Brigit: The Exalted One


I wanted to write about Brigit because she is the patron goddess of the tribe I belong too.  She is one of the famous goddesses of the Tuatha De Danánn, and there is so much information (and misinformation) out there about her.

Let us look at the etymology of the name and its possible meaning.  The name Brigit is Old Irish and came to be spelled Brighid by the modern Irish period. Since the spelling reform of 1948, this has been spelled Bríd. The earlier form gave rise to the Anglicization Bridget, now commonly seen as Brigid.  The name Brigit probably derives from the older *Briganti* which might have meant Sublime One or Exalted One.

The some of the sources for most of what we know about Brigit come from Cormac’s Glossary, the Lebor Gabála Érenn, Cath Maige Tuired, Imcallam in da Thurad as well as some inscriptions of what is thought to be variations of her worshiped in Britain and on the continent.

Brigit’s divine responsibilities are in the areas of poetry, prophecy, smithing, medicine arts and crafts, cattle and other livestock.  In Roman Britain she was the equivalent of the Roman goddess Minerva and the Greek Athena. She is sometimes thought of as the patron goddess of the filid.  According to Cormac’s Glossary, Brigit was a set of triplets, each one having the same name: a goddess of poetry, a goddess of smithing and a goddess of healing respectively.  Her favored time of year is said to be spring, and her feast day is Imbolc celebrated around February 1.  And her special region is said to be in Leinster, in the southeast corner of Ireland.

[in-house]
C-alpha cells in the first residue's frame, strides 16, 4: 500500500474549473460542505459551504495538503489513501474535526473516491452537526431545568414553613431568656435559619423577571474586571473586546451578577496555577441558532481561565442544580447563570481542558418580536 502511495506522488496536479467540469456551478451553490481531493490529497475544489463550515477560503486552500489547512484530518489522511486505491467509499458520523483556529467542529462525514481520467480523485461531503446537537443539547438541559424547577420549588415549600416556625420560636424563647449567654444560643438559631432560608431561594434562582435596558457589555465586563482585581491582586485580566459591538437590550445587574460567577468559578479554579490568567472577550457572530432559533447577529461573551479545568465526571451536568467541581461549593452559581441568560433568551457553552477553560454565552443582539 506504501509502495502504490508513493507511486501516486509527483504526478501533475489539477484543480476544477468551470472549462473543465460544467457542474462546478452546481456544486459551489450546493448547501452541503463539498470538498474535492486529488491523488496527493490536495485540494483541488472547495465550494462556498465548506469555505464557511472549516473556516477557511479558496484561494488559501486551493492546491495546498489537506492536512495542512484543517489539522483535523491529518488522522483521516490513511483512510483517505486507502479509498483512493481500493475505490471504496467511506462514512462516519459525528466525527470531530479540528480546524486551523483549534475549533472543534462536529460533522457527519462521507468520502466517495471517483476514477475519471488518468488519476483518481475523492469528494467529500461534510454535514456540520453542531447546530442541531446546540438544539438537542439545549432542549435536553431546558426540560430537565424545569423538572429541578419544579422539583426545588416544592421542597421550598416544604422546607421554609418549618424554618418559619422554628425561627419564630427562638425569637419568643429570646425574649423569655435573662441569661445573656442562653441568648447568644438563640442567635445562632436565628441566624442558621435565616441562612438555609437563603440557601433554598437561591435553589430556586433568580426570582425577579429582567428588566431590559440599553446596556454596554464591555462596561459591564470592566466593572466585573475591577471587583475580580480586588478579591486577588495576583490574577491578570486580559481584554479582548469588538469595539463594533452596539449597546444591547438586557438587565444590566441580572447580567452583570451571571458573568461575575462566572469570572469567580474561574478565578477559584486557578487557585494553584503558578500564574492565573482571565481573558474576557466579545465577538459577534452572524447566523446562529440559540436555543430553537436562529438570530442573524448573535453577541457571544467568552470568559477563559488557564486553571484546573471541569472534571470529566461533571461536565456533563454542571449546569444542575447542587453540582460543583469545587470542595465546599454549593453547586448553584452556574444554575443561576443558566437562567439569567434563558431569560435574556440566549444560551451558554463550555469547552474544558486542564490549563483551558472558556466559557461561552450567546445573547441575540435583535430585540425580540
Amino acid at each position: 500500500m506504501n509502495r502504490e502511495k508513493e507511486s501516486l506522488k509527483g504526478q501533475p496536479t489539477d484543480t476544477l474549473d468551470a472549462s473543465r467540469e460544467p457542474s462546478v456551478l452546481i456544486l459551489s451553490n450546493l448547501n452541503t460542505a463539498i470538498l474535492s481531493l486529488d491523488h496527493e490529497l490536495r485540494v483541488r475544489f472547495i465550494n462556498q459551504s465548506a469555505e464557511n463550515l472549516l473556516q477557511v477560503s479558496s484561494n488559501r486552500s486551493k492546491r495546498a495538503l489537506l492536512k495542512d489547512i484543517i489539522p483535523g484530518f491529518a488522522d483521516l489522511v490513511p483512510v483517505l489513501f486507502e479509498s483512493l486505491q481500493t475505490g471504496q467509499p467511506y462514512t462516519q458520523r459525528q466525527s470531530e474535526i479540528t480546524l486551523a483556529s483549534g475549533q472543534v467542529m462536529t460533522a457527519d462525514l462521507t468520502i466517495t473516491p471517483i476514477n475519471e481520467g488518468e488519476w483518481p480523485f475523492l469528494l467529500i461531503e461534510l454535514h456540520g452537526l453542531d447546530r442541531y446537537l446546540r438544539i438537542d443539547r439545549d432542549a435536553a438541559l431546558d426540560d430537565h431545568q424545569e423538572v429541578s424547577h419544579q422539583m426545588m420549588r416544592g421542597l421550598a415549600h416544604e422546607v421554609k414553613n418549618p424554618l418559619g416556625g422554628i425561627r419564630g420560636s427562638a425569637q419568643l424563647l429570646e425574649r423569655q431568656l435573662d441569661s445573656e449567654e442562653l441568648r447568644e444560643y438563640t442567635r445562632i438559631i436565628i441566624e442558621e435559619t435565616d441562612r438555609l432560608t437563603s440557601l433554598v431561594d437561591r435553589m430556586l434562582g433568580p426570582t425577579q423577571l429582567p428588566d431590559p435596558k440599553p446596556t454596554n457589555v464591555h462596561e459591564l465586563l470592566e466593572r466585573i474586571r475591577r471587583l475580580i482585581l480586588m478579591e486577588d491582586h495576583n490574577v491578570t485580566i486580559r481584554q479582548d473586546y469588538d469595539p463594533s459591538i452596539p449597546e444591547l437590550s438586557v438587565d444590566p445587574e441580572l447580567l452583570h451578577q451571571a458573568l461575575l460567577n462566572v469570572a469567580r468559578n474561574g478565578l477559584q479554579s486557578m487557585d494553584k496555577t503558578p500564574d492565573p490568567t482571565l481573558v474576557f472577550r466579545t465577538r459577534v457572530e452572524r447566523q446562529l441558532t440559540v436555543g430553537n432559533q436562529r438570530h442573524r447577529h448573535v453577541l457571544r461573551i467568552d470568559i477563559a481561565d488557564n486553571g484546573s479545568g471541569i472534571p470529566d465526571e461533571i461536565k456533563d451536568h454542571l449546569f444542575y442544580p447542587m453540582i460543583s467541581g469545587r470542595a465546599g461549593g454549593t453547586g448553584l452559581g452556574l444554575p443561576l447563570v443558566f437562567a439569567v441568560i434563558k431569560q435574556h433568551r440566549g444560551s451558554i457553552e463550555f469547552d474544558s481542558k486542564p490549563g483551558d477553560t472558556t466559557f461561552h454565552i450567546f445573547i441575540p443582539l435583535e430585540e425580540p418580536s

She seems to be a pan-Celtic goddess.  She is known as Bríghde or Bríde in Scotland, as Fraid in Wales, Brigan or Brigandu in Gaul, Brigantia or Brigantis in Great Britain, and Brigindo in Switzerland.  She is associated with rivers and streams and gives her name to the Brent in England, the Braint in Wales, and the Brighid in Ireland.  She is also thought (by some scant evidence) to be a Sovereignty goddess through her marriage to Bres as well as her name being part of the name for King in Welsh, and a goddess of agriculture though her association with lactating ewes and cattle.  She is also linked to fire cults.

Brigit is the daughter of the Dagda though we are not quite sure who her mother is though she is said to be a poet, her brothers are Cermait, Aengus, Midir, and bodb Derg.  She was married to Bres of the Fomoire and their son Ruadán who died while trying to kill the divine smith Goibniu.  Brigit’s lament of her some is said to be the first keening heard in Ireland.

If we really look at what we have of Brigit we can see that we have some information and a lot of speculation especially when the lines between the Goddess Brigit and the Saint Brigit becomes blurred.

Works Cited:

Koch, John T.  Celtic Culture: A Historical Encyclopedia.  ABC-CLIO, Santa Barbara, California.  2006.  Pp. 287-289

Monaghan, Patricia.  The Encyclopedia of Celtic Mythology and Folklore.  Facts On File, Inc, New York.  2004 pp59-60

“Brigit” Mary Jones.  Jones’ Celtic Encyclopedia 2004, Access : July 16, 2010 http://www.maryjones.us/jce/brigit.html

“Brigantia” Mary Jones.  Jones’ Celtic Encyclopedia 2004, Access : July 16, 2010 http://www.maryjones.us/jce/brigantia.html

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